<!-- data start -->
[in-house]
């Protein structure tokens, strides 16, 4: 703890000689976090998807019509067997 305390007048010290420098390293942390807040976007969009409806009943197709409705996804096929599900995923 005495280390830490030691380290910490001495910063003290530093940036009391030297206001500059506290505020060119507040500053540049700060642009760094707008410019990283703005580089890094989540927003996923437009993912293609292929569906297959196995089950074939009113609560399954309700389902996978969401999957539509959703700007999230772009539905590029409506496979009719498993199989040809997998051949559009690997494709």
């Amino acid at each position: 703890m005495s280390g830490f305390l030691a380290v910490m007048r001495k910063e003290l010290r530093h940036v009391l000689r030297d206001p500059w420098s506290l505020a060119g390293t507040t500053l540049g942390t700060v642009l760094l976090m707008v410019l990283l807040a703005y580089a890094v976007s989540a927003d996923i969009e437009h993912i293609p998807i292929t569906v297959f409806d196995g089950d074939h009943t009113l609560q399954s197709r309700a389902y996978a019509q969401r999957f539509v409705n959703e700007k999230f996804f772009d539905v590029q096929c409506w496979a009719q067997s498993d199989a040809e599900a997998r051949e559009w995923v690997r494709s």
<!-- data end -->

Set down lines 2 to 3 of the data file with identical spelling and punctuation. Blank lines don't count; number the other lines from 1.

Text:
């Protein structure tokens, strides 16, 4: 703890000689976090998807019509067997 305390007048010290420098390293942390807040976007969009409806009943197709409705996804096929599900995923 005495280390830490030691380290910490001495910063003290530093940036009391030297206001500059506290505020060119507040500053540049700060642009760094707008410019990283703005580089890094989540927003996923437009993912293609292929569906297959196995089950074939009113609560399954309700389902996978969401999957539509959703700007999230772009539905590029409506496979009719498993199989040809997998051949559009690997494709």
């Amino acid at each position: 703890m005495s280390g830490f305390l030691a380290v910490m007048r001495k910063e003290l010290r530093h940036v009391l000689r030297d206001p500059w420098s506290l505020a060119g390293t507040t500053l540049g942390t700060v642009l760094l976090m707008v410019l990283l807040a703005y580089a890094v976007s989540a927003d996923i969009e437009h993912i293609p998807i292929t569906v297959f409806d196995g089950d074939h009943t009113l609560q399954s197709r309700a389902y996978a019509q969401r999957f539509v409705n959703e700007k999230f996804f772009d539905v590029q096929c409506w496979a009719q067997s498993d199989a040809e599900a997998r051949e559009w995923v690997r494709s």